Your turn. Weigh in on the episode in the comments below!

Comments are monitored, so don’t go off topic, don’t frakkin’ curse and don’t bore us with how much your coworker’s sister-in-law makes per hour. Talk smart about TV!

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16 Comments
  1. Jim says:

    You guys are just embarrassing yourselves now with the OTT Twin Peaks bashing. You state that the most interesting thing Kyle does is a spit take in the same episode where he has the riveting and chilling Mr. C interrogation scene? Look, I get that your boss has directed you to be hard on the show since he is embarrassed he was the only critic who didn’t like it, but at least don’t make it so blatant.

    • Iris says:

      Why does it bother you so much that people have another opinion? I’d understand being so bitter and aggressive if you were in the minority but since every other critic agrees with you, what does it change if one doesn’t?

    • Tom says:

      My thoughts exactly! It’s kind of sad how TV Line is losing its credibility as fast as this. All the recapper had to say about the scene you mentioned was that his delivery was “odd”? They’d really better stop reviewing/recapping or whatever these snide little articles are supposed to be before embarrassing themselves completely and irreparably.
      (By the way, meanwhile Lynch got standing ovations in Cannes.)

  2. ScottJ says:

    Doesn’t think the episode was interesting but likes practically everything that was in it. OOoookayyy,

  3. Owl in the background of the photo!

  4. Philip says:

    Can I ask a question? Is this revival good? I have seen a few scenes like the Michael Cera one on the net, but would like to watch the new series as I was a fan of the original one. However, with the large guest list, are all the new cast there for glorified cameos, like Cera, Judd or Watts or have they integrated the new with the old in a good way.

    Also, do they mention the characters that they didn’t get to come back to the show, like Donna Hayward.? I would like this get to see it soon, but don’t want to be disappointed.

    • Nick E. says:

      Philip, to me the new series is “Original Twin Peaks plus Mulholland Drive / Lost Highway / Inland Empire,” which I think is a good thing. It goes beyond the weird/frightening soap opera and symbolism of the original, and adds nightmare logic and trademark Lynchian soundscapes to the mix. And that music..! I strongly suggest that you try the first episode, then decide. There are scenes that are unforgettable, even if you’re not sure you understand them (yet).

    • ScottJ says:

      At this point we don’t know how the show will do it. Some of the original cast have yet to appear and others have only been in a single scene with almost no lines.

    • Iris says:

      I’d say:
      If you’re first and foremost a David Lynch fan, you’re probably going to love it.
      If you’re first and foremost a Twin Peaks fan, especially of S1, you’re probably going to be disappointed.
      For now (I repeat, “for now”) most of the original characters are MIA, the others had a few scenes here and there. Mostly in episode 4.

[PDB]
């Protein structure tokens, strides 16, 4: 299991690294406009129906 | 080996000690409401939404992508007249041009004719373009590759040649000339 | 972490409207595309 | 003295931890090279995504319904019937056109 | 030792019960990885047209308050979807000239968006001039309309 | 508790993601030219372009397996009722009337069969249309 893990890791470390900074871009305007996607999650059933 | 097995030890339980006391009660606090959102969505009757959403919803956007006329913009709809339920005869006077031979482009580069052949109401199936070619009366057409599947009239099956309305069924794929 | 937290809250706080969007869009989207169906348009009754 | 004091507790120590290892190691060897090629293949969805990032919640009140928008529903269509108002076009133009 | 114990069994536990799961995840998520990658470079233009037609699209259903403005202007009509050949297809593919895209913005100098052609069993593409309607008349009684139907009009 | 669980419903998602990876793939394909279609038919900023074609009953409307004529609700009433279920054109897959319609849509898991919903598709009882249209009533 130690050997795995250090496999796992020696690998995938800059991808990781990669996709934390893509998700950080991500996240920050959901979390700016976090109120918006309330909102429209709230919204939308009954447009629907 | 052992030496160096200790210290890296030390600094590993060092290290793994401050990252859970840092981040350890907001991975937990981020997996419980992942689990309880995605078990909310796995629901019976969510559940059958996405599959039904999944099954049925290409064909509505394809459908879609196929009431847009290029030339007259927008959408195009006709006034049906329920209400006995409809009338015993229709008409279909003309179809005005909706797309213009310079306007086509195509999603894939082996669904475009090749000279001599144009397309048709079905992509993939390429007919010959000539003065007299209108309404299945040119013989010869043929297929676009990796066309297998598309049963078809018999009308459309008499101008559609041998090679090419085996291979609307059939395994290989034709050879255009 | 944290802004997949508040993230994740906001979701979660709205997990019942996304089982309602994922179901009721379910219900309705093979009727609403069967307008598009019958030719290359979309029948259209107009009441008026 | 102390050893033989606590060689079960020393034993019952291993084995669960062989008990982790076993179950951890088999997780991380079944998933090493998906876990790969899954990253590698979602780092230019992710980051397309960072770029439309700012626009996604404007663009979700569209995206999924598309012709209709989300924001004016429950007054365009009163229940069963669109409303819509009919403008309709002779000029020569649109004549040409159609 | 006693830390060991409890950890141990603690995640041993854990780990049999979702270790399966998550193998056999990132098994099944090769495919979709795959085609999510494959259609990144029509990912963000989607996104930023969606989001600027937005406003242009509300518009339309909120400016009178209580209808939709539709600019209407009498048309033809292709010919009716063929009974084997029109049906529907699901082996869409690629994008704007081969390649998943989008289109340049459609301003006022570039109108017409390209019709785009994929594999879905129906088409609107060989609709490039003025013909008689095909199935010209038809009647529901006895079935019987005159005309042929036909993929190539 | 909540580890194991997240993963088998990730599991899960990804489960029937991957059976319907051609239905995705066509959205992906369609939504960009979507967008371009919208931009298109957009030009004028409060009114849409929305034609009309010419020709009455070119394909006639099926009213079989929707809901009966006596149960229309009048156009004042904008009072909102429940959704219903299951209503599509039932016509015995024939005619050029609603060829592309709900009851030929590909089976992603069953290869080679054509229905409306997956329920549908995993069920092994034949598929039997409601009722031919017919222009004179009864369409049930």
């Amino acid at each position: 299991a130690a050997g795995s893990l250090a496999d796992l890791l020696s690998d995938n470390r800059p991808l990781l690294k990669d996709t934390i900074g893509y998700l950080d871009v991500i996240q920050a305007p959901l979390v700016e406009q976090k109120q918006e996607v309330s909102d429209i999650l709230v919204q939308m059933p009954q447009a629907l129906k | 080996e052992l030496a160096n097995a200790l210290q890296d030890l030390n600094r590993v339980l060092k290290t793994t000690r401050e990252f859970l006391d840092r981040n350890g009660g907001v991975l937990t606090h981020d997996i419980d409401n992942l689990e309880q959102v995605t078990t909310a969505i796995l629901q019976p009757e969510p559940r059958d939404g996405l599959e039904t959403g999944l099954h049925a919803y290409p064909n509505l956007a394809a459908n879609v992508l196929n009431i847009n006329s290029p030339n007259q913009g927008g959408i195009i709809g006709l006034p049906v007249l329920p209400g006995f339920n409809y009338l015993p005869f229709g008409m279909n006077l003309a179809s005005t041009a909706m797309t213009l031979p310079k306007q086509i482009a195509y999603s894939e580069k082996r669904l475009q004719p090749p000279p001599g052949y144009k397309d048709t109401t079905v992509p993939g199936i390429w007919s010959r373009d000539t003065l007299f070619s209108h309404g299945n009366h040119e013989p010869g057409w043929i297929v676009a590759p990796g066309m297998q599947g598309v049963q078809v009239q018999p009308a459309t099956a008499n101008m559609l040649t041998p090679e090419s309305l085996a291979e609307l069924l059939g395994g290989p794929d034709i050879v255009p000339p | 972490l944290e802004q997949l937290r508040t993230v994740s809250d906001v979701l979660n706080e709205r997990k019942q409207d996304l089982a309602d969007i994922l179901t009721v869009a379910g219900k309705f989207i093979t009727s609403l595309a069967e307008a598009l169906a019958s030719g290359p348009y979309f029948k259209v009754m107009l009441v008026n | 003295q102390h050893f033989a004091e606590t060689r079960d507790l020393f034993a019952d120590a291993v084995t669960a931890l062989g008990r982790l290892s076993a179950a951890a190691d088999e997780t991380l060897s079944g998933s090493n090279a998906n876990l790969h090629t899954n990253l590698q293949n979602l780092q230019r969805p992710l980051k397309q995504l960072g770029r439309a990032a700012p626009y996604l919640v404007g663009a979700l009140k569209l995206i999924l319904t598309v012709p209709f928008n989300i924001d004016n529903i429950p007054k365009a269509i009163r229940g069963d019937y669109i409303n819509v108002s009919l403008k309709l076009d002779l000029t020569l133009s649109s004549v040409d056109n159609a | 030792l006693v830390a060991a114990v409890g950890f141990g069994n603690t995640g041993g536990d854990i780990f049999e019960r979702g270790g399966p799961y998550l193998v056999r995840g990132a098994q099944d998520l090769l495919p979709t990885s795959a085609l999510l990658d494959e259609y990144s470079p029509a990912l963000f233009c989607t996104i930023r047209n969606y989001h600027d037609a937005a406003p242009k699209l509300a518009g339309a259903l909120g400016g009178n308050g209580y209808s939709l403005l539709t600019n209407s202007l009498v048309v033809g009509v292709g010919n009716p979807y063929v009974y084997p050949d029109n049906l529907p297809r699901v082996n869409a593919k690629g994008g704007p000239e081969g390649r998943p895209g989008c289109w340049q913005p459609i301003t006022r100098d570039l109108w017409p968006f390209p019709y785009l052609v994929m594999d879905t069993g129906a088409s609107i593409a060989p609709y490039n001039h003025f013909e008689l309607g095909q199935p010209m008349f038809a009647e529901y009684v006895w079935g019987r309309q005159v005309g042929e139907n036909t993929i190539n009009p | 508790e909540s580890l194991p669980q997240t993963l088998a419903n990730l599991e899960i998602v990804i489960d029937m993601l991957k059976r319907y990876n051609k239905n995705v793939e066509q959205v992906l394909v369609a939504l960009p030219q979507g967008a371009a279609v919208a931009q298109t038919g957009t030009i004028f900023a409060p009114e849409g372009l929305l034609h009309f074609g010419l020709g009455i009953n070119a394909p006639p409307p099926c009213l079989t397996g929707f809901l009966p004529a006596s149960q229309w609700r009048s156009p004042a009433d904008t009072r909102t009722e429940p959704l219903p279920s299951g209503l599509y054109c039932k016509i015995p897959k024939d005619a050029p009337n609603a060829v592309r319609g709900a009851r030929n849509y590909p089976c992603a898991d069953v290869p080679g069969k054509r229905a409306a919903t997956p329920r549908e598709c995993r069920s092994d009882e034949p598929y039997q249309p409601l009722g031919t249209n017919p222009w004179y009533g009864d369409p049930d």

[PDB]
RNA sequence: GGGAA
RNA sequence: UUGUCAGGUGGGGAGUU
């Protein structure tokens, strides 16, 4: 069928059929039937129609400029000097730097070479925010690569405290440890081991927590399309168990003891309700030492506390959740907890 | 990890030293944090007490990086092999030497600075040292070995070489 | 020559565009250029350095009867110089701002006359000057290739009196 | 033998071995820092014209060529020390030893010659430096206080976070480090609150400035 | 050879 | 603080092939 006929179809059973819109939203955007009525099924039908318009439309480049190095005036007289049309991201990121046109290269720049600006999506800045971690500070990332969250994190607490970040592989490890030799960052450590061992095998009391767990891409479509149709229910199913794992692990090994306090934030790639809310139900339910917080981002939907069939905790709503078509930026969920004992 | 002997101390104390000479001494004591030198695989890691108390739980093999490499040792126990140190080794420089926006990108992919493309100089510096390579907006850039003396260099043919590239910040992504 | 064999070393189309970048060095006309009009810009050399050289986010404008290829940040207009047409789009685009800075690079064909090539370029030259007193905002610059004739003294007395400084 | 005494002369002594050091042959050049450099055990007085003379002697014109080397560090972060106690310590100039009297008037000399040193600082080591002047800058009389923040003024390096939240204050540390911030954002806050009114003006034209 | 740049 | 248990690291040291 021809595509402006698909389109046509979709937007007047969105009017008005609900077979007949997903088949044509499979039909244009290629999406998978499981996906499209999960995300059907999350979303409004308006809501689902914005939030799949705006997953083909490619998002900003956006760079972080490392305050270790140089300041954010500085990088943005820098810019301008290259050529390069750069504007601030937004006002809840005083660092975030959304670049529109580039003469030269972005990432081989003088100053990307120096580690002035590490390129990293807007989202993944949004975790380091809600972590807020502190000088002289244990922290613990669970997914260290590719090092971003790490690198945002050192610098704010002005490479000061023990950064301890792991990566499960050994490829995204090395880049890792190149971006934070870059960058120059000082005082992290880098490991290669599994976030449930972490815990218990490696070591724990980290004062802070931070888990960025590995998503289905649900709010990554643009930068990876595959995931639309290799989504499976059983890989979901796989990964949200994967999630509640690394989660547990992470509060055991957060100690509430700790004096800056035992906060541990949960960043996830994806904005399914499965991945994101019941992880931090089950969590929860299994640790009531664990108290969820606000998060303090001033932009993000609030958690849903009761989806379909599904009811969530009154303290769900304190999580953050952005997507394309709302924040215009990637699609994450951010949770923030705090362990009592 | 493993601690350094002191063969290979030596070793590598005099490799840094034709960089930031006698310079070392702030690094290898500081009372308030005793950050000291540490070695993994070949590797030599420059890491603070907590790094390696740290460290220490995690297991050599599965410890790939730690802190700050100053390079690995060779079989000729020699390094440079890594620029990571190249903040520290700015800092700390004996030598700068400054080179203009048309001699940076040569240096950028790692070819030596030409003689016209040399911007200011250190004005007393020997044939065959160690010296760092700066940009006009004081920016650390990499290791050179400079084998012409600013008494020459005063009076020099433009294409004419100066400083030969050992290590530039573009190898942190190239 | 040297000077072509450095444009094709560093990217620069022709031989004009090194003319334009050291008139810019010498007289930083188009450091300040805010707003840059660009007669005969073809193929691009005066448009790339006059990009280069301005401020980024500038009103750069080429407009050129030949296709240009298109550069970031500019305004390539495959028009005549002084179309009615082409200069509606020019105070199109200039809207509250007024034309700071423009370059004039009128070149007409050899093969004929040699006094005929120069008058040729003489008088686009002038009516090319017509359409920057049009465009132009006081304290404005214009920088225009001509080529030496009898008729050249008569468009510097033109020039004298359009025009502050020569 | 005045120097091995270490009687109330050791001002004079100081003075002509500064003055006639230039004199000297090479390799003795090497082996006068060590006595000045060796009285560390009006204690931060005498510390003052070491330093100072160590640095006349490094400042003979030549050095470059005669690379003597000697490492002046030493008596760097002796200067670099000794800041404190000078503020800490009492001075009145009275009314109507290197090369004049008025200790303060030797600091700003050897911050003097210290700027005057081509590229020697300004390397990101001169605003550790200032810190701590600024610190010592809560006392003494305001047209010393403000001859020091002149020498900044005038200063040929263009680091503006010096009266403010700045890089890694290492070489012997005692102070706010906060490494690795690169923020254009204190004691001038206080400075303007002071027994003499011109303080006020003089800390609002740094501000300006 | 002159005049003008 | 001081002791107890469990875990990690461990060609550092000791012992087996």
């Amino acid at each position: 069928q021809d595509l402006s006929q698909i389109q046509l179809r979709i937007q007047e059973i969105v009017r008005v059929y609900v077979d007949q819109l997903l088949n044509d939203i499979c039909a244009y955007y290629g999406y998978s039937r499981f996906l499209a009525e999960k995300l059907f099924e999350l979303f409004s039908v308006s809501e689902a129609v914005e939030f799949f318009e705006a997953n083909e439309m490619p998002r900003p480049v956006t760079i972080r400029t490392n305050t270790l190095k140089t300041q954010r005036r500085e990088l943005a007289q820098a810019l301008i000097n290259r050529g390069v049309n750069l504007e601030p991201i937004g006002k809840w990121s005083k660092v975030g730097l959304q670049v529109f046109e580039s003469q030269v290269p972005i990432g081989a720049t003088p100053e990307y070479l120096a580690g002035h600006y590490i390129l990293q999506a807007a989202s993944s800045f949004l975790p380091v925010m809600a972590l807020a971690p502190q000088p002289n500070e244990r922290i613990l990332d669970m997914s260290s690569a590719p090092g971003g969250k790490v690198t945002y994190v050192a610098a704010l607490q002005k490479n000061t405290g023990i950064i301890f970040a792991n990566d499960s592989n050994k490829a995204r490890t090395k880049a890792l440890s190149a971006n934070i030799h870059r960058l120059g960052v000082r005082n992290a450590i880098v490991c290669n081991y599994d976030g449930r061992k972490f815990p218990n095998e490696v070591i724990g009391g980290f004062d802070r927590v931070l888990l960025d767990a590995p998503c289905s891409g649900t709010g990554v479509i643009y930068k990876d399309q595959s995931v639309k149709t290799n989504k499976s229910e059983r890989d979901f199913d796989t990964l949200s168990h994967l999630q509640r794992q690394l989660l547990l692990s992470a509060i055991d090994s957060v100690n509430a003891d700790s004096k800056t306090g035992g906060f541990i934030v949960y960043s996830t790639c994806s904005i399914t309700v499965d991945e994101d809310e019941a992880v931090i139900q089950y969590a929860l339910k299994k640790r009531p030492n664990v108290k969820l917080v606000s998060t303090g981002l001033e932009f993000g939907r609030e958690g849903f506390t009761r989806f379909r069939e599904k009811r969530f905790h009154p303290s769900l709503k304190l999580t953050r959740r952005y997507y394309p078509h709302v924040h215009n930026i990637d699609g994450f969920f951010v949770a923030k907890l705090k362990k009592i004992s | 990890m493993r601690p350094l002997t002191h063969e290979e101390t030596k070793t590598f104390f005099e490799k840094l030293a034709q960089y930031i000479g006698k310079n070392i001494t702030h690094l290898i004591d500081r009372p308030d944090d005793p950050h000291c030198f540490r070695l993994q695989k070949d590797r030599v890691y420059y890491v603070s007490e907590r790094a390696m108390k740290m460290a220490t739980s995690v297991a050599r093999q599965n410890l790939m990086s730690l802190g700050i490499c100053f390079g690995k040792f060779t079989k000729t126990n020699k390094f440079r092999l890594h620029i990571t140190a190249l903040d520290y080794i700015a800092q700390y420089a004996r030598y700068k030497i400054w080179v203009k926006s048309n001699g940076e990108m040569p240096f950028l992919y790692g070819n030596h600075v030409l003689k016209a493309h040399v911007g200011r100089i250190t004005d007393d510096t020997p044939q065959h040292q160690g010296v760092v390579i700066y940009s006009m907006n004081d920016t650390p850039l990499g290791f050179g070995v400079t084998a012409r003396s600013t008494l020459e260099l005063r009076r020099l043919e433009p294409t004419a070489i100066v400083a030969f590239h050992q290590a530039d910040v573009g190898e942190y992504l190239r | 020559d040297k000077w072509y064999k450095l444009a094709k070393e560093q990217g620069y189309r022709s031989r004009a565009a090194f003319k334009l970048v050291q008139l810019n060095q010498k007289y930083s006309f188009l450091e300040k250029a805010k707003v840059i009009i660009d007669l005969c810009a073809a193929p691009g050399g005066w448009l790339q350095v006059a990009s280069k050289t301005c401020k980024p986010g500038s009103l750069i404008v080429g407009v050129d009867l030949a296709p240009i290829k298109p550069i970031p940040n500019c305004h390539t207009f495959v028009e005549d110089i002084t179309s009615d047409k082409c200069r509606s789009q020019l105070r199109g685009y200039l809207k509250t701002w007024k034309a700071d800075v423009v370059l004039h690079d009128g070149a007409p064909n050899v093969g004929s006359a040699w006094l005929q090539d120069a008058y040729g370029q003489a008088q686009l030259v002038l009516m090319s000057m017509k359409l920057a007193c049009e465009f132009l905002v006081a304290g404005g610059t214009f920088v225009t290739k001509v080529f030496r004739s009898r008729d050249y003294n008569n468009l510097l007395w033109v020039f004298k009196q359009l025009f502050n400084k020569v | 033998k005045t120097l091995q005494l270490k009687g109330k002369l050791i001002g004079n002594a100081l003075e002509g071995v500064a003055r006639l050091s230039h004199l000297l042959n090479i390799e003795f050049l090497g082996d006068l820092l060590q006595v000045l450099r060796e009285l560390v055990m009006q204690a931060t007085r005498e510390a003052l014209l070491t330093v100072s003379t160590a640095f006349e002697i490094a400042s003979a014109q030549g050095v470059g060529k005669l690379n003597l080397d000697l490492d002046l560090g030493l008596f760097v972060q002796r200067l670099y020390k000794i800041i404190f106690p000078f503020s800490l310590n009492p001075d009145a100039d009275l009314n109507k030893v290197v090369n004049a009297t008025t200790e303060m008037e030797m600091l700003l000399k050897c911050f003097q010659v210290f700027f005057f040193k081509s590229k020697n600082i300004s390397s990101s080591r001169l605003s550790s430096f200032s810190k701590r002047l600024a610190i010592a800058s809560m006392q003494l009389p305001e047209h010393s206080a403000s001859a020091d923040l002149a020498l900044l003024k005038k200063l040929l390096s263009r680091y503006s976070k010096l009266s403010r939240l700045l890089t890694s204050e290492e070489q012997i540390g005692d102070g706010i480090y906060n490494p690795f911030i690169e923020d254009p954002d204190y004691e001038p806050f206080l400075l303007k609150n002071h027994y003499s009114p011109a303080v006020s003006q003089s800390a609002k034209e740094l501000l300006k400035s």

• Carin J says:

        I disagree…I’m a huge Twin Peaks fan but I’ve never been much of a David Lynch fan…not by choice I just don’t really do movies. I grew up on TP and while it’s been bizarre I am simply delighted by the show. I cannot wait to see what is next.

    • Blurry Demogorgon says:

      I think it’s excellent. In context the Wally scene is awkwardly hilarious, like many scenes in the original. It seems to be deliberately taking its time to returning to the feel of the old show, but it absolutely seems to be.

      I disagree with Nick E. — you need to give it more than one episode before deciding. If the darkness of Lynch’s work is a spectrum, with Twin Peaks on the left and Inland Empire and Eraserhead on the right, the season so far is right of Fire Walk With Me. But it’s sliding left.

  5. Carl says:

    ” I’m pretty sure the only point of this scene was for us to see David Duchovny in drag again, but I’m not complaining.”

    A lot of fans loved Denise. And the FBI was always an integral part of the show, unlike some sideplots that haven’t come back. I doubt they brought her back just as some fun joke with David Duchovny. This isn’t 1954 and Milton Berle, is it? Or are we really going that far backwards?

  6. FatherOctavian says:

    The point of the Michael Cera scene was pretty obviously to show that Dick Tremayne is actually Wally’s biological father, no? He was channeling Ian Buchanan’s performance from the original series more or less exactly.

  7. Paul Penna says:

    Blue Rose is a reference to Fire Walk With Me, when Chester Desmond is assigned to investigate the Teresa Banks murder he’s told (in code) that it’s a Blue Rose case.

    He refuses to tell Sam what ‘Blue Rose’ means, but it’s probably a safe assumption that Blue Rose cases are to do with the supernatural or unexplained.

    Also, it’s worth noting that Major Garland Briggs worked for Project Blue Book which investigated UFO’s and the White Lodge.

  8. That top photo. You guys made a mistake & inserted Martin Short as some poor-man’s SCTV character making an appearance on NBC’s The Robinsons (returns this Summer). :-/ I won’t hold it against you.